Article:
Baker's Research Sheds Light on Causes of Unethical Behavior in the Workplace
Albion College economics and management professor Vicki Baker has spent her academic career studying the decisions individuals make in the workplace. In a paper recently published in Personnel Psychology, Baker and her colleagues from the London Business School, Cornell University, the University of Michigan, and Pennsylvania State University developed a measure to predict unethical behavior.
"We came across this construct called moral disengagement [when I was a graduate student at Penn State] and situated it in a business context," Baker said. "In this most recent publication I worked with these colleagues to develop a moral disengagement measure that is statistically and theoretically sound in an adult population. The previous research looked at children and adolescents.
"This construct has eight scales to measure the propensity of an individual to morally disengage. One of the scales is called euphemistic labeling," she explained. "If you would ask a student about illegally downloading music, they would say 'I'm sharing files' versus stealing. It's using different justifications to make bad behavior acceptable."
The other scales include moral justification (lying to protect friends or playing dirty to achieve noble ends), advantageous comparison (making an illegal act seem less harmful when compared to another), displacement of responsibility (not holding an individual responsible for an illegal act if ordered by an authority figure), diffusion of responsibility (people can't be held responsible if others are committing the same act), distortion of consequences (making it OK to tell small lies or receive extra change if no one is hurt), dehumanization (making it OK to hurt another individual who lacks feelings or behaves badly), and attribution of blame (finding fault with people or organizations who are mistreated).
Baker noted her amazement in how small changes to the scenarios to determine justification changed an individual's behavior. She related a story about how people react to returning extra change to a coffee shop with outlets around the world as opposed to the local mom-and-pop shop.
It has been determined that self-interest is an important factor in leading an individual to engage in unethical behavior, and Baker hopes this research will lead to additional training in the workplace about the roles situation, culture, and generation differences play in influencing human behavior.
"All you have to do is watch the nightly news when the Enrons and Arthur Andersens hit and realize the individuals doing the perp walks knew what they were doing was wrong but the self-interest at the end of the day trumped [moral and ethical behavior]," Baker said. "It is about trying to do the right thing for those individuals who don't have a voice to defend themselves. The right thing is not the easiest thing to do. We can stand back and say, 'I would have spoken up if that would have been me,' but you never know how you're going to react until you're in that situation. One person might be motivated by more money while another by a flexible work schedule. At the end of the day everybody displays some level of self-interest.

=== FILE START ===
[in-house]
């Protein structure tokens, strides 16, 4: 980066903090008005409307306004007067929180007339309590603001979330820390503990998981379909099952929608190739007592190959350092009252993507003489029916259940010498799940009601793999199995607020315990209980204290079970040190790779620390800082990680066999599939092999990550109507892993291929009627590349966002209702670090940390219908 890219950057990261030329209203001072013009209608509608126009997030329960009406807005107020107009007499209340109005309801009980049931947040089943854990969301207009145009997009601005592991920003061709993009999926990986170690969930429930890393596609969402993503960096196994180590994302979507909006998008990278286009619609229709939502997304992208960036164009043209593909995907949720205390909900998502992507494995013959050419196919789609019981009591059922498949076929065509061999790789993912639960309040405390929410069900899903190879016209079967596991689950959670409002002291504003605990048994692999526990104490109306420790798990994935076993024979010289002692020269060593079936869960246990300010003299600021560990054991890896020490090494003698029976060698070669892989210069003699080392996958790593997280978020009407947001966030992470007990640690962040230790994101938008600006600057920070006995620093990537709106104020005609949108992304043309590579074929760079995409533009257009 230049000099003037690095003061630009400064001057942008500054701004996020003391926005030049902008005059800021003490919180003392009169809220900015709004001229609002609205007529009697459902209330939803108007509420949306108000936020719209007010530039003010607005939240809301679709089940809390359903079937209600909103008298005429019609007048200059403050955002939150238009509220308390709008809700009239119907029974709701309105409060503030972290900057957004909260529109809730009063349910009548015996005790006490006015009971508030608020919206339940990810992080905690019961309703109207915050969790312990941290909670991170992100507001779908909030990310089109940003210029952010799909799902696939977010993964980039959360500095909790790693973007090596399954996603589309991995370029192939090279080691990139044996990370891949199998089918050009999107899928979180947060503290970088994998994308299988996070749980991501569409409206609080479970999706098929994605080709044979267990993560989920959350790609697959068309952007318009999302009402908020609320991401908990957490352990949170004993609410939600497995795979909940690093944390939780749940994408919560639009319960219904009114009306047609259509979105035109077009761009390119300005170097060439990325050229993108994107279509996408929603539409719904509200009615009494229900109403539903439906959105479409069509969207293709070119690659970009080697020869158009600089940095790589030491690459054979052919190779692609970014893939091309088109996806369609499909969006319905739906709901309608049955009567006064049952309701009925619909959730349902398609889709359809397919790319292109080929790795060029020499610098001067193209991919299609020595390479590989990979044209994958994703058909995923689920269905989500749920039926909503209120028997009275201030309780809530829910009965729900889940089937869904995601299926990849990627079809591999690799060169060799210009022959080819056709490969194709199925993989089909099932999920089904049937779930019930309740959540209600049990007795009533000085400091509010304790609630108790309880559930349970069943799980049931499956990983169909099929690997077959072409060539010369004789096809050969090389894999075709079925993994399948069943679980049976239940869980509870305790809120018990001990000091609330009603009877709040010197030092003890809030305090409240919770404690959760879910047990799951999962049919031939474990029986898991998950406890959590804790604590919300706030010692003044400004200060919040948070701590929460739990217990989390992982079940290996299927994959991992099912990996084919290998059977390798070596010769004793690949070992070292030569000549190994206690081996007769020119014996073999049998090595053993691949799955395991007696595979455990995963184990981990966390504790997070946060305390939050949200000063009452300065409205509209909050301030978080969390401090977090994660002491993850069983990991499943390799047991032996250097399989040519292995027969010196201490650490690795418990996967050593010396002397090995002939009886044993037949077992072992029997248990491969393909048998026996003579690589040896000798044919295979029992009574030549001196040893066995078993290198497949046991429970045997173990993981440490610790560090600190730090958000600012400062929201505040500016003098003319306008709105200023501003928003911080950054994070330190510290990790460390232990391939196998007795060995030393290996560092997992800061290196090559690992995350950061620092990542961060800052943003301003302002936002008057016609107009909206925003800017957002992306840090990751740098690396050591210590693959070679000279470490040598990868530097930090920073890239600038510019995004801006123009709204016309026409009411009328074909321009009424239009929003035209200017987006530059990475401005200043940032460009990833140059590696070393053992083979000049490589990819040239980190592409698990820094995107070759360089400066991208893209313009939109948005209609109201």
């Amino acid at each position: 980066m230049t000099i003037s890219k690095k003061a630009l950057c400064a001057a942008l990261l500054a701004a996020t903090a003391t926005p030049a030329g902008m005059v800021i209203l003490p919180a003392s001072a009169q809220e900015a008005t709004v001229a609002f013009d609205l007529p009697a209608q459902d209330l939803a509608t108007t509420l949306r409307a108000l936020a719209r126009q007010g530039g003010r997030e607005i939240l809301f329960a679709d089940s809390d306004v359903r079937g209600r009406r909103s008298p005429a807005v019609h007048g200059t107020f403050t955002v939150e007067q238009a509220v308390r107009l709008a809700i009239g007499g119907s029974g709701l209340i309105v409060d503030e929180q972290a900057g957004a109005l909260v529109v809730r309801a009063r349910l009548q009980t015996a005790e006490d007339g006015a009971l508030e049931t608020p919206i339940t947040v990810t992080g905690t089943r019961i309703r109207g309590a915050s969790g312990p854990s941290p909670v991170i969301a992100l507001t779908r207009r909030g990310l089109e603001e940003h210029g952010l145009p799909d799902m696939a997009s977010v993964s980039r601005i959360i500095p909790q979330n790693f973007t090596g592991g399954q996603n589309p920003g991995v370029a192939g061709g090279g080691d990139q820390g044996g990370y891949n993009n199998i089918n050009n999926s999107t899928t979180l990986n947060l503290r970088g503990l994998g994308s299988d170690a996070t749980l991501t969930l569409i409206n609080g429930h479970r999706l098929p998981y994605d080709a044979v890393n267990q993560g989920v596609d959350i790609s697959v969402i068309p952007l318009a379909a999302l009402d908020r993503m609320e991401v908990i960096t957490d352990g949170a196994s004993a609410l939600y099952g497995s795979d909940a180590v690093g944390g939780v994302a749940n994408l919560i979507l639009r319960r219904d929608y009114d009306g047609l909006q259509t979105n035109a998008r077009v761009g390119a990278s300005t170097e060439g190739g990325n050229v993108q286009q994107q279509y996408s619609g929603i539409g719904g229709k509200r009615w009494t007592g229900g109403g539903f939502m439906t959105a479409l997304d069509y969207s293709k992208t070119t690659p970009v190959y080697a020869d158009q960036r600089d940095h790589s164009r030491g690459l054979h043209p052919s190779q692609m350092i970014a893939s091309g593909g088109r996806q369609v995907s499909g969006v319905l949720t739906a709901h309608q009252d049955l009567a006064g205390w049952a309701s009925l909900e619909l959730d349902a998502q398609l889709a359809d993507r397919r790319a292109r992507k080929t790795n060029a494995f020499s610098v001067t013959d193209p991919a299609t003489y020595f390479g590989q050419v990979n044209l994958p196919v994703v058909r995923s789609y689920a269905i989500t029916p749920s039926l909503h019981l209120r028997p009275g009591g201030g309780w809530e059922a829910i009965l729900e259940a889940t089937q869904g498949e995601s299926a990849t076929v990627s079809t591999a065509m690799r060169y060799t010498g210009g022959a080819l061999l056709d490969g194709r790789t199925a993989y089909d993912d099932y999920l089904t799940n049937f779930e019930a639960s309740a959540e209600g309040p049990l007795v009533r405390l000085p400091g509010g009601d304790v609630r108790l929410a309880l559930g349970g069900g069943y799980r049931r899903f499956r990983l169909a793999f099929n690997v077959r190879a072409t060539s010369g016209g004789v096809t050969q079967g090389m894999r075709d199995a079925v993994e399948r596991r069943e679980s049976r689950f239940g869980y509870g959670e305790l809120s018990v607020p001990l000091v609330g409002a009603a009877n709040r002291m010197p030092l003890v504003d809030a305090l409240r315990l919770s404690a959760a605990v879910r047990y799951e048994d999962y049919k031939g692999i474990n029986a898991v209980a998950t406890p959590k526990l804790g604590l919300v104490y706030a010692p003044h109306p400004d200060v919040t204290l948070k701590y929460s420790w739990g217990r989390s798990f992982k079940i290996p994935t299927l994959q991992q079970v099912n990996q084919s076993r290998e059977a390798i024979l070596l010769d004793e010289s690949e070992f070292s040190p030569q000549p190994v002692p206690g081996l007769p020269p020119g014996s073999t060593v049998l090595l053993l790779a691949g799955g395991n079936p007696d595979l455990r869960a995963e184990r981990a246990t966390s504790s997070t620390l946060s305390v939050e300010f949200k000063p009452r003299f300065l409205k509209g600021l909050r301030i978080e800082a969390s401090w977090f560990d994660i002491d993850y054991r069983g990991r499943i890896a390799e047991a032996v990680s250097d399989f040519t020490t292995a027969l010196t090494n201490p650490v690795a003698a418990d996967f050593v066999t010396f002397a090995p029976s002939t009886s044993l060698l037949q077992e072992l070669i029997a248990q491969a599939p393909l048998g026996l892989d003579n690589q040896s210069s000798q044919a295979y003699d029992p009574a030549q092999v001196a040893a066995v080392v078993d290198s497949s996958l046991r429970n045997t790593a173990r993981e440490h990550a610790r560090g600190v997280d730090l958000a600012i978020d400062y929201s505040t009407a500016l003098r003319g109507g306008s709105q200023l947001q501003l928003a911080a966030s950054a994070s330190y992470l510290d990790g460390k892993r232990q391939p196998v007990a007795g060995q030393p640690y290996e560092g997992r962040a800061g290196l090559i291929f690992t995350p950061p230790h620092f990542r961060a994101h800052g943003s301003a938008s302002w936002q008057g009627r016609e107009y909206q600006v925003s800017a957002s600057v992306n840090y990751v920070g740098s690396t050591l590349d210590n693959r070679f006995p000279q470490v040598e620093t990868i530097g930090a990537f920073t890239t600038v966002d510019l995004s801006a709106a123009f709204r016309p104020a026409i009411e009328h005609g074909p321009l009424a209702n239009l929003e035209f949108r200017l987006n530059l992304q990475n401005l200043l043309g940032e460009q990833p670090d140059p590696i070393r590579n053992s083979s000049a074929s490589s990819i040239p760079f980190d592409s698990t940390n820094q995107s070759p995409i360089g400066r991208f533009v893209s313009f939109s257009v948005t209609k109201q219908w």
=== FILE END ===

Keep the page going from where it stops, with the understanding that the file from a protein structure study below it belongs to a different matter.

"I don't know [if people can overcome the temptations created by self-interest], but through proper training and education and through role modeling we may create the right culture and have a better chance of improving behaviors. It is the manager's role to understand each individual is coming [to the workplace] with a different moral compass and standards, and it's the manager's job to set expectations, clearly communicate boundaries, role-model appropriate behavior, and create a culture where morals are appreciated. I show my students the different tipping points and what triggers [unethical behavior] and if I can make them think twice about engaging in something that's unethical then I feel like I'm making a difference, and that's the role this research plays in informing the teaching."
Baker is applying the results from the research in the classroom as her classes look at human resources from an international perspective.
"I started an international management class for the first time, taking the culture from the U.S. and picking them apart," Baker said. "Child labor, for example, wouldn't fly here but it does in other countries. Business is global so we need to start looking at those issues."